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Publication numberUS20050240685 A1
Publication typeApplication
Application numberUS 10/814,493
Publication dateOct 27, 2005
Filing dateMar 31, 2004
Priority dateMar 31, 2004
Also published asUS7458075
Publication number10814493, 814493, US 2005/0240685 A1, US 2005/240685 A1, US 20050240685 A1, US 20050240685A1, US 2005240685 A1, US 2005240685A1, US-A1-20050240685, US-A1-2005240685, US2005/0240685A1, US2005/240685A1, US20050240685 A1, US20050240685A1, US2005240685 A1, US2005240685A1
InventorsJohn Keys
Original AssigneeKeys John S
Export CitationBiBTeX, EndNote, RefMan
External Links: USPTO, USPTO Assignment, Espacenet
Virtual USB port system and method
US 20050240685 A1
Abstract
An apparatus and method for implementing virtual USB ports are described herein.
Images(7)
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Claims(29)
1. A system comprising:
a computer including:
a processor, and
a memory coupled to said processor, having:
a first USB stack; and
a first remote host controller function implementing a first virtual USB port; and
an abstraction of a remote host controller; and
a host controller, coupled with said computer, operating in combination with said abstraction of a remote host controller as a USB host controller of said computer.
2. The system of claim 1, wherein said host controller is remotely disposed from said computer.
3. The system of claim 1, wherein said host controller is a component of said computer.
4. The system of claim 1, wherein said memory further comprises a plurality of virtual machines, at least one of which includes the first USB stack and the first remote host controller function implementing the first virtual USB port.
5. The system of claim 4, wherein the virtual machine comprising the first USB stack and the first remote host controller function implementing the first virtual USB port is a secure virtual machine.
6. The system of claim 5, wherein the system further comprises a device coupled to said virtual machine comprising the first USB stack and the first remote controller function, through said host controller.
7. The system of claim 4, wherein said plurality of virtual machines further comprises a second virtual machine having a second USB stack and a second remote host controller function implementing a second virtual USB port.
8. The system of claim 7, wherein the system further comprises a first and a second device coupled to said first and second virtual machines, respectively, through said host controller.
9. The system of claim 1, wherein the first remote host controller function is equipped to provide function specific processing for a USB buffer I/O request of a function of said host controller.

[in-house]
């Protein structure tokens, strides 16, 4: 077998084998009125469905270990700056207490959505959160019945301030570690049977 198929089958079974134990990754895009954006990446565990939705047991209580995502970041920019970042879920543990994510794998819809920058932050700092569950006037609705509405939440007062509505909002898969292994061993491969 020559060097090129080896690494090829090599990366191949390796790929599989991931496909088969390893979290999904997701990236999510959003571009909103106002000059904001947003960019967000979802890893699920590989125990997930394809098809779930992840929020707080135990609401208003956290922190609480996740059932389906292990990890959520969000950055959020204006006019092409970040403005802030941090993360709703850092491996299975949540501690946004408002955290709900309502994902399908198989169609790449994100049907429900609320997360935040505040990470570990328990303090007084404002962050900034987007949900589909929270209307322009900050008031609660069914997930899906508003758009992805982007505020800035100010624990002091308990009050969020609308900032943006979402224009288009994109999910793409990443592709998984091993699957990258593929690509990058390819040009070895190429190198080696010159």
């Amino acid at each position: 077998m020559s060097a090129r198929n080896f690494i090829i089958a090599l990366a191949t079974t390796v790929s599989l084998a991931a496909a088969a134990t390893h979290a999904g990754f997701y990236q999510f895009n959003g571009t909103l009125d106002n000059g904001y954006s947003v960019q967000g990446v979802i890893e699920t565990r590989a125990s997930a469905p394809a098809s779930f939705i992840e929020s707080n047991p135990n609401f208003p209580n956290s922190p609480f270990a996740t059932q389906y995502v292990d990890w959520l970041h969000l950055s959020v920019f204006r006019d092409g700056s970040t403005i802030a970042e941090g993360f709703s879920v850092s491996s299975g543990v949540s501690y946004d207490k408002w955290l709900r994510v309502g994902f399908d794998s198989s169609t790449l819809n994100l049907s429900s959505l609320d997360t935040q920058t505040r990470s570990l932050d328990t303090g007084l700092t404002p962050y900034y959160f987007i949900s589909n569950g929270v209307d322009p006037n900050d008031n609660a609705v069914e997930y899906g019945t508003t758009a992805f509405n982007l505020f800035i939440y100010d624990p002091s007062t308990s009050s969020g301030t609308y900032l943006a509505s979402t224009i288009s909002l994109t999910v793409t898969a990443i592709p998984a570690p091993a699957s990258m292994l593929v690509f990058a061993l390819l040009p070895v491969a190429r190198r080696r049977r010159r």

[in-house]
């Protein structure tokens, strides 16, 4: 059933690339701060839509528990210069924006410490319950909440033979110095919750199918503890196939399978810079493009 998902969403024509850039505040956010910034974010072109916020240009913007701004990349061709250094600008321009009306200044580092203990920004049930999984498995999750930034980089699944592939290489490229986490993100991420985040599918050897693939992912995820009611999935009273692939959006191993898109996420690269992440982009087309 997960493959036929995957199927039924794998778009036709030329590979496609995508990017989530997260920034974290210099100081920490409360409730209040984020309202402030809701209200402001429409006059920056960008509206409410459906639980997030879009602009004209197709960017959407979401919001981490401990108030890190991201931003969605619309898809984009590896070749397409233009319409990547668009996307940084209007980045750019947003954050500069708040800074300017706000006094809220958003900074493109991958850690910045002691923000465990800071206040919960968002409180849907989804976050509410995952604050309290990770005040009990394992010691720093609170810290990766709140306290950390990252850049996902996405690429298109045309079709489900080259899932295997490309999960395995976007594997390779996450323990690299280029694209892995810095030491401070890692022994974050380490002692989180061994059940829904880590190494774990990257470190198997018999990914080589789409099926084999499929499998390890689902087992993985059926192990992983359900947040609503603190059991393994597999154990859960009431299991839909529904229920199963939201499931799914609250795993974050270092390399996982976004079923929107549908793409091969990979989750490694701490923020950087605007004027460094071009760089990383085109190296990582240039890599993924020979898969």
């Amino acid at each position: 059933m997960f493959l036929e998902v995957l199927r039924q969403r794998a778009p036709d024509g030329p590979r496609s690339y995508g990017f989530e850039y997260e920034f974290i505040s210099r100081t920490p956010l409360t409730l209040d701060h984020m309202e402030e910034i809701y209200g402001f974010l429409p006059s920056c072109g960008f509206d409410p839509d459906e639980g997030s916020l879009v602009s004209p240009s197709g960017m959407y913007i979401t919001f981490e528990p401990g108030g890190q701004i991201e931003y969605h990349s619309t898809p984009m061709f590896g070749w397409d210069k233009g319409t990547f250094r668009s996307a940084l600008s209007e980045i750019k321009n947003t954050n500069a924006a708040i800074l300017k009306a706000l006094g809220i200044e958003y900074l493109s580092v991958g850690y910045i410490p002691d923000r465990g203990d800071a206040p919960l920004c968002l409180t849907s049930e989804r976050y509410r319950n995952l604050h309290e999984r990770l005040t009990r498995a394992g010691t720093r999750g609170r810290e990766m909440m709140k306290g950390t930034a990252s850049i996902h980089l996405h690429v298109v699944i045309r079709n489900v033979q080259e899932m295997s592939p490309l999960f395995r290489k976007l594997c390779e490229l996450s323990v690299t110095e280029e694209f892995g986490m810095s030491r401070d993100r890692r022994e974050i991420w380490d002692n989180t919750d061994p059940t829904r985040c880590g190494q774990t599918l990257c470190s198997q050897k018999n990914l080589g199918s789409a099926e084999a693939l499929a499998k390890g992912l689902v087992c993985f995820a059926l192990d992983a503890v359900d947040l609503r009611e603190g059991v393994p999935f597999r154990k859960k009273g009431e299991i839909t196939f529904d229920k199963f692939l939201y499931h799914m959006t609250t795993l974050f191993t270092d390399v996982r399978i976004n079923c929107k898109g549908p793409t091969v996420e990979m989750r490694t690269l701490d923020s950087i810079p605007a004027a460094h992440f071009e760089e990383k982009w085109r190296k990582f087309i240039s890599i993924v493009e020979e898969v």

10. The system of claim 1, wherein said abstraction of a remote host controller comprises a remote host controller driver equipped to provide function independent processing to format a USB buffer I/O request for transmission to said host controller.
11. The system of claim 1, wherein said abstraction of a remote host controller comprises a media transport equipped to transmit a USB buffer I/O request, formatted for a media type, over a media of the media type, to said host controller.
12. The system of claim 11, wherein said host controller comprises a media transport of like type, a remote host function driver coupled to the media transport of the host controller and a USB host controller.
13. The system of claim 11, wherein said media transport includes a communications link selected from the group consisting of: local area networks, wide area networks, personal area networks, telephone networks, wireless links, USB, IEEE 1394 and powerlines.
14. The system of claim 1, further comprising a remote device coupled to said host controller.
15. The system of claim 14, wherein said remote device is a selected one of a digital camera, a printer, a digital music player/recorder, a keyboard and a cursor control device.
16. A method of connecting a USB device to a host computer, the method comprising:
coupling a remote host controller to a host computer having a first virtual machine including a first USB stack and a first remote host controller function implementing a first virtual USB port, and an abstraction of the remote host controller; and
coupling a first USB device to a USB host controller of the remote host controller to couple the first USB device to the first virtual machine of the host computer.
17. The method of claim 16, wherein the method further comprises coupling a second USB device to the USB host controller of the remote host controller to couple the second USB device to the first virtual machine of the host computer.
18. The method of claim 16, wherein the host computer further comprises a second virtual machine having a second USB stack and a second remote controller function implementing a second virtual USB port, and the method further comprises coupling a second USB device to the USB host controller of the remote host controller to couple the second USB device to the second virtual machine of the host computer.